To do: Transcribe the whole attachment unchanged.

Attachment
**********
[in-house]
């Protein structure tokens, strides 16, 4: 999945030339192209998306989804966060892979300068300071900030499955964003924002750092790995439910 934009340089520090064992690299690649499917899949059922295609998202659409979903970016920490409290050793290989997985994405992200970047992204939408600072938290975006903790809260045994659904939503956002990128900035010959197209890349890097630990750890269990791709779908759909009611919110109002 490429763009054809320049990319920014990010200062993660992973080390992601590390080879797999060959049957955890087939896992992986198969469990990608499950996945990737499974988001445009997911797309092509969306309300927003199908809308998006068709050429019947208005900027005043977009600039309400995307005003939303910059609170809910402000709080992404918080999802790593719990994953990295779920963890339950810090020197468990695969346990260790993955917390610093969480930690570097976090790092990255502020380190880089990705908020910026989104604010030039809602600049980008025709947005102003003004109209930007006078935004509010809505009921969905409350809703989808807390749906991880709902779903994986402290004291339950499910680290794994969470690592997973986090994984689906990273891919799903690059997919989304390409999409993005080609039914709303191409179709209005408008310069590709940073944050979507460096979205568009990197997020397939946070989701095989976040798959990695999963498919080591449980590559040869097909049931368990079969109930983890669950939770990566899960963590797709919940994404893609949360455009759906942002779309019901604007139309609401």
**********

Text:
[in-house]
């Protein structure tokens, strides 16, 4: 999945030339192209998306989804966060892979300068300071900030499955964003924002750092790995439910 934009340089520090064992690299690649499917899949059922295609998202659409979903970016920490409290050793290989997985994405992200970047992204939408600072938290975006903790809260045994659904939503956002990128900035010959197209890349890097630990750890269990791709779908759909009611919110109002 490429763009054809320049990319920014990010200062993660992973080390992601590390080879797999060959049957955890087939896992992986198969469990990608499950996945990737499974988001445009997911797309092509969306309300927003199908809308998006068709050429019947208005900027005043977009600039309400995307005003939303910059609170809910402000709080992404918080999802790593719990994953990295779920963890339950810090020197468990695969346990260790993955917390610093969480930690570097976090790092990255502020380190880089990705908020910026989104604010030039809602600049980008025709947005102003003004109209930007006078935004509010809505009921969905409350809703989808807390749906991880709902779903994986402290004291339950499910680290794994969470690592997973986090994984689906990273891919799903690059997919989304390409999409993005080609039914709303191409179709209005408008310069590709940073944050979507460096979205568009990197997020397939946070989701095989976040798959990695999963498919080591449980590559040869097909049931368990079969109930983890669950939770990566899960963590797709919940994404893609949360455009759906942002779309019901604007139309609401």